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Physical exertion recovery time after CPAP for a few months
#1
Physical exertion recovery time after CPAP for a few months
Quick intro to my situation --

Diagnosed summer 2021 with OSA (AHI 17 at sleep test) and REM Behavioral Disorder (mild).  Took a while to get a machine but around November 2021 I got an Airsense 11 with a full face mask (mouth breather).  Took a couple weeks to adjust but since then I have adapted well to the device.  The 'myAir' app has me at 100 out of 100 probably 80% of the nights and I am rarely below 90 with an AHI hovering between 1 and 2, but closer to 1 on average.  Sleep doc says my numbers are as good as she has seen in the time I have had it. Looking at Oscar results also seems to confirm I am adapting well.

Although I adapted to the device well it wasn't until recently that I began to actually feel more rested.  The first two months of using the CPAP there were often days that were worse than before I started with the CPAP (questioned giving it up) but over the last few weeks I seem to be turning a corner and pretty regularly have days that might feel about 80% or more of where I used to before this all began.  From what I have read this is common and I might actually be doing better than many others have.

For full disclosure on treatments,  the REM Behavioral Disorder is being treated with Klonopin & Prazosin (experimentally) with the goal to come off it shortly to test if most if the issue was OSA related and the REM DB might not need treatment.  Prior to the OSA diagnosis I was prescribed Seroquel to help with insomnia (what I first thought was causing the sluggish days), I still take 25mg nightly with the intent to stop soon since it's clear that OSA was causing the issues.  Also have taken Luvox for about 10 years for OCD & Depression.


Now the issue..

When I started to feel better I began to do some of the things that had been put aside, primarily rock climbing.  The odd thing is, even somewhat moderate levels of physical exertion cause a massive (seemingly disproportionate) disruption to my 'recovery' from OSA.  For instance I climbed last on Saturday morning for a few hours, enough that I was a bit sore the next day and there was a some of catching of my breath in the process but nothing crazy. 

It's about the 3rd time I've tried this and the same thing happens each time.  I am completely wasted for at a minimum 2 days after.  And by that I mean similar to the worst days I had prior to treatment.  Brain fog, exhaustion doing simple tasks (i.e. taking out the trash), headaches. Today is Monday and I just squatted to pick up my pack and stood up breathing heavy.

A few months back I started to lose some of the weight I had gained since the first signs of all this started (early 2021).  I put on about 20 lbs, I've lost 10 and another 10 will put me back in the range of reasonable (200 lbs, 6' 2", 50 years old).  Cut out most fast food, eat a more balanced diet, etc. as an attempt to be more fit.  I've never been super fit but was a pretty active guy in general.

Am I being greedy?  Is more patience required to recover to the point where I can be active.  My thought now is to very slowly introduce exercise back into my life as opposed to trying to jump right into more moderate levels of activity.

I read a lot of posts and it appears as if I am actually doing OK (if not great) for the length of time I've been using the CPAP (for which I am grateful), I'm just really surprised at how what I would consider moderate physical activity throws me off.

Anyone relate?

Thanks,
Brian
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#2
RE: Physical exertion recovery time after CPAP for a few months
A few things may be among explanations, Brian:

1> In your "down time" away from climbing, the obvious thing you are no doubt aware of, overall deconditioning of your base condition.

2>Some underlying health issue has crept in.

3>Intensity of climbing exertion or Rx de-tones critical airway passage muscles.

4> Very low AHI may be accompanied by high and persistent enough flow limitation to cause arousals disrupting restful sleep.

5> Rx changes.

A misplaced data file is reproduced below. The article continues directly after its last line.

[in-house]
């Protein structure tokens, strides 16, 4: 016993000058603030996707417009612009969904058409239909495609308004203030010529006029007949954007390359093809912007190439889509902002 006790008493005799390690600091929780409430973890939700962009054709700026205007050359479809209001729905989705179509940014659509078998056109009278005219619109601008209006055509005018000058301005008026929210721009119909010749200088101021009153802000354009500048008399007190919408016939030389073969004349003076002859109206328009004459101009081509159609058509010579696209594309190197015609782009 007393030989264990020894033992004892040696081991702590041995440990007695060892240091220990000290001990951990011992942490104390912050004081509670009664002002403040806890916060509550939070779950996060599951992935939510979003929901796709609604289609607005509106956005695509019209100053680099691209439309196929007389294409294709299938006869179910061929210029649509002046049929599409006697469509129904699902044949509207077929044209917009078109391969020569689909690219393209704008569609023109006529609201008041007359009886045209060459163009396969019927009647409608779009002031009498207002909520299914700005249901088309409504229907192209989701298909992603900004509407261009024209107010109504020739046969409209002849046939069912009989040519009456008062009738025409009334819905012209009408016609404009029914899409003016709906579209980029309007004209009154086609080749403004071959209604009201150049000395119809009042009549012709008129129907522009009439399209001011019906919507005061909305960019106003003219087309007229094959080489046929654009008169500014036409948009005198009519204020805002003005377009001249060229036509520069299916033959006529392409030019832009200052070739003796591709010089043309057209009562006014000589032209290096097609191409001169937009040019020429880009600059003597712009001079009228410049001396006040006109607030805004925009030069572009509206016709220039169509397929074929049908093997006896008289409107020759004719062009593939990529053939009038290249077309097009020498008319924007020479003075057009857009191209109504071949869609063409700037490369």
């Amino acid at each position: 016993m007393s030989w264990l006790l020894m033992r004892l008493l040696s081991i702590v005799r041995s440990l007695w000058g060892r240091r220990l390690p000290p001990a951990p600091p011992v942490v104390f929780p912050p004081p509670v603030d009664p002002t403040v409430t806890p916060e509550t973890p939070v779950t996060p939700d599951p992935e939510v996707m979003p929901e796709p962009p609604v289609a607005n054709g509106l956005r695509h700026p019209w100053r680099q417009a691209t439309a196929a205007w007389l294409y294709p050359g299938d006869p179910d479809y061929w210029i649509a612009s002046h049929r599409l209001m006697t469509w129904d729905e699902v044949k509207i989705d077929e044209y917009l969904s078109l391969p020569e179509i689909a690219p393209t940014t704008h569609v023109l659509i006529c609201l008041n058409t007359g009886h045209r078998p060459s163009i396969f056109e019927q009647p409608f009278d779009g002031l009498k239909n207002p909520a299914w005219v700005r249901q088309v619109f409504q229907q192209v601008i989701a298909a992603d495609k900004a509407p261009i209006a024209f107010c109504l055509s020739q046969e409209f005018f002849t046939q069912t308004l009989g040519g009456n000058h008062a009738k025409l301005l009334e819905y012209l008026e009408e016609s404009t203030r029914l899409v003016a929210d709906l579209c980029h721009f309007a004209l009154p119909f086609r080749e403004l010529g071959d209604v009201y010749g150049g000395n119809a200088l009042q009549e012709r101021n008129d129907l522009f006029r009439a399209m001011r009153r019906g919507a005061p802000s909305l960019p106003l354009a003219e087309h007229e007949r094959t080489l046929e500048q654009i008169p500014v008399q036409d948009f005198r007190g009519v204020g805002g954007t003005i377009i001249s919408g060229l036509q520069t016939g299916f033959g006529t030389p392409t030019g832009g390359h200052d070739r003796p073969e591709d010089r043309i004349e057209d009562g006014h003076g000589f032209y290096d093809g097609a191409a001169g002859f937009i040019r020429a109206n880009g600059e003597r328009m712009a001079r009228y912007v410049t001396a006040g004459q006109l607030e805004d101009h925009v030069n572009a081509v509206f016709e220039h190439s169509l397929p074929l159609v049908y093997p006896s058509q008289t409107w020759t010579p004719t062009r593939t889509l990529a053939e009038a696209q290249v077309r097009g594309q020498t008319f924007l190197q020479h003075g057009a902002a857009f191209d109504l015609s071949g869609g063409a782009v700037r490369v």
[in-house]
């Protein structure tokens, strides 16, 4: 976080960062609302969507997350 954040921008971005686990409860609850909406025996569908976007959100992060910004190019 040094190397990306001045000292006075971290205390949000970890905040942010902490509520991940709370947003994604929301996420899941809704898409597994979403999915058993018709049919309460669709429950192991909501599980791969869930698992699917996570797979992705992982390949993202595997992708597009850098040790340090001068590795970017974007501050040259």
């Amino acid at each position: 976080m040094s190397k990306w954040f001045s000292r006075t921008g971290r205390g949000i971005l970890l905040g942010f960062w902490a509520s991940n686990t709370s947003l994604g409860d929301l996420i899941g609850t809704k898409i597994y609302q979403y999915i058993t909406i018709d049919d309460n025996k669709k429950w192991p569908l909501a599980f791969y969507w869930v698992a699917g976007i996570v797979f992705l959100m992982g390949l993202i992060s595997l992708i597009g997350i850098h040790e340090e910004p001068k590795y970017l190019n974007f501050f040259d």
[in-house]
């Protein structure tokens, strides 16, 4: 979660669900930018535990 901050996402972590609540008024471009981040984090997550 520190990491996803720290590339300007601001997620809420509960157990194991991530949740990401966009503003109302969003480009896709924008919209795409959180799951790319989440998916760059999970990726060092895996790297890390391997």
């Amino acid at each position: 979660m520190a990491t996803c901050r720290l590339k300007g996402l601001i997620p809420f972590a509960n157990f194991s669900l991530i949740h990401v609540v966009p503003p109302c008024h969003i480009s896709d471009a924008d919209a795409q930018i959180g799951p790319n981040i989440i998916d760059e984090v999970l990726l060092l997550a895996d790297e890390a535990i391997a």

Any one, two or all three of items 3, 4 and 5  strike me as most plausible, given your awareness of past performance level.

 Just ideas worth what you paid for 'em. Smile
I have no particular qualifications or expertise with respect to the apnea/cpap/sleep related content of my posts beyond my own user experiences and what I've learned from others on this site. Each of us bears the burden of evaluating the validity and applicability of what we read here before acting on it.  

Of my 3 once-needed, helpful, and adjunctive devices I have listed, only the accelerometer remains operative (but now idle). My second CMS50I died, too, of old age and the so-so Dreem 2 needs head-positioning band repair--if, indeed, Dreem even supports use of it now.



 
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#3
RE: Physical exertion recovery time after CPAP for a few months
it might be that your sleep isn't good enough to facilitate more rapid recovery from exercise. we can review your apap charts but you mention rem behavioral disorder (that alone might wear you out), ocd, depression and the meds for them, all of which may be beyond pap concerns and most of us on the forum.
  Shy   I have no particular qualifications or expertise with respect to the apnea/cpap/sleep related content of my posts beyond my own user experiences and what I've learned from others on this site. Each of us bears the burden of evaluating the validity and applicability of what we read here before acting on it.  
 
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#4
RE: Physical exertion recovery time after CPAP for a few months
Brian, you need to present OSCAR charts. SleepRider lists, as I should have, links to the source for OSCAR and how to provide charts that are needed for you to get help.

Check the links at the bottom of this post of his, which does not otherwise apply to you. Advice on changing pressure | Apnea Board
I have no particular qualifications or expertise with respect to the apnea/cpap/sleep related content of my posts beyond my own user experiences and what I've learned from others on this site. Each of us bears the burden of evaluating the validity and applicability of what we read here before acting on it.  

Of my 3 once-needed, helpful, and adjunctive devices I have listed, only the accelerometer remains operative (but now idle). My second CMS50I died, too, of old age and the so-so Dreem 2 needs head-positioning band repair--if, indeed, Dreem even supports use of it now.



 
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#5
RE: Physical exertion recovery time after CPAP for a few months
(03-07-2022, 08:13 PM)2SleepBetta Wrote: Brian, you need to present OSCAR charts. SleepRider lists, as I should have, links to the source for OSCAR and how to provide charts that are needed for you to get help.